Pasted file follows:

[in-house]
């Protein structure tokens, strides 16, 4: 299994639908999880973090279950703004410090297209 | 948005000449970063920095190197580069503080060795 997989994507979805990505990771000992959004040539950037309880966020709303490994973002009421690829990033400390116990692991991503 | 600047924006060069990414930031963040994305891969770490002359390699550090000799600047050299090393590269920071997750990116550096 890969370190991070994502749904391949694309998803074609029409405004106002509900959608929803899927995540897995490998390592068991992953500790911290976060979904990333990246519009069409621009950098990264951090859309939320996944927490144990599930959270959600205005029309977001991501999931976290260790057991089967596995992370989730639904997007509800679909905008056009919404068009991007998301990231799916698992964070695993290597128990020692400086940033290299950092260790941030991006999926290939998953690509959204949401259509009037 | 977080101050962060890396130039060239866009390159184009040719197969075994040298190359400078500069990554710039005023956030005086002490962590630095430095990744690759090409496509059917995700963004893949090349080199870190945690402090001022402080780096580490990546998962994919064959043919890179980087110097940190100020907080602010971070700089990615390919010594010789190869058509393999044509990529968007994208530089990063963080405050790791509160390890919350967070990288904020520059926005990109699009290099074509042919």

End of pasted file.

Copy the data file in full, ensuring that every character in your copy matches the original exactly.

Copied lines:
[in-house]
């Protein structure tokens, strides 16, 4: 299994639908999880973090279950703004410090297209 | 948005000449970063920095190197580069503080060795 997989994507979805990505990771000992959004040539950037309880966020709303490994973002009421690829990033400390116990692991991503 | 600047924006060069990414930031963040994305891969770490002359390699550090000799600047050299090393590269920071997750990116550096 890969370190991070994502749904391949694309998803074609029409405004106002509900959608929803899927995540897995490998390592068991992953500790911290976060979904990333990246519009069409621009950098990264951090859309939320996944927490144990599930959270959600205005029309977001991501999931976290260790057991089967596995992370989730639904997007509800679909905008056009919404068009991007998301990231799916698992964070695993290597128990020692400086940033290299950092260790941030991006999926290939998953690509959204949401259509009037 | 977080101050962060890396130039060239866009390159184009040719197969075994040298190359400078500069990554710039005023956030005086002490962590630095430095990744690759090409496509059917995700963004893949090349080199870190945690402090001022402080780096580490990546998962994919064959043919890179980087110097940190100020907080602010971070700089990615390919010594010789190869058509393999044509990529968007994208530089990063963080405050790791509160390890919350967070990288904020520059926005990109699009290099074509042919």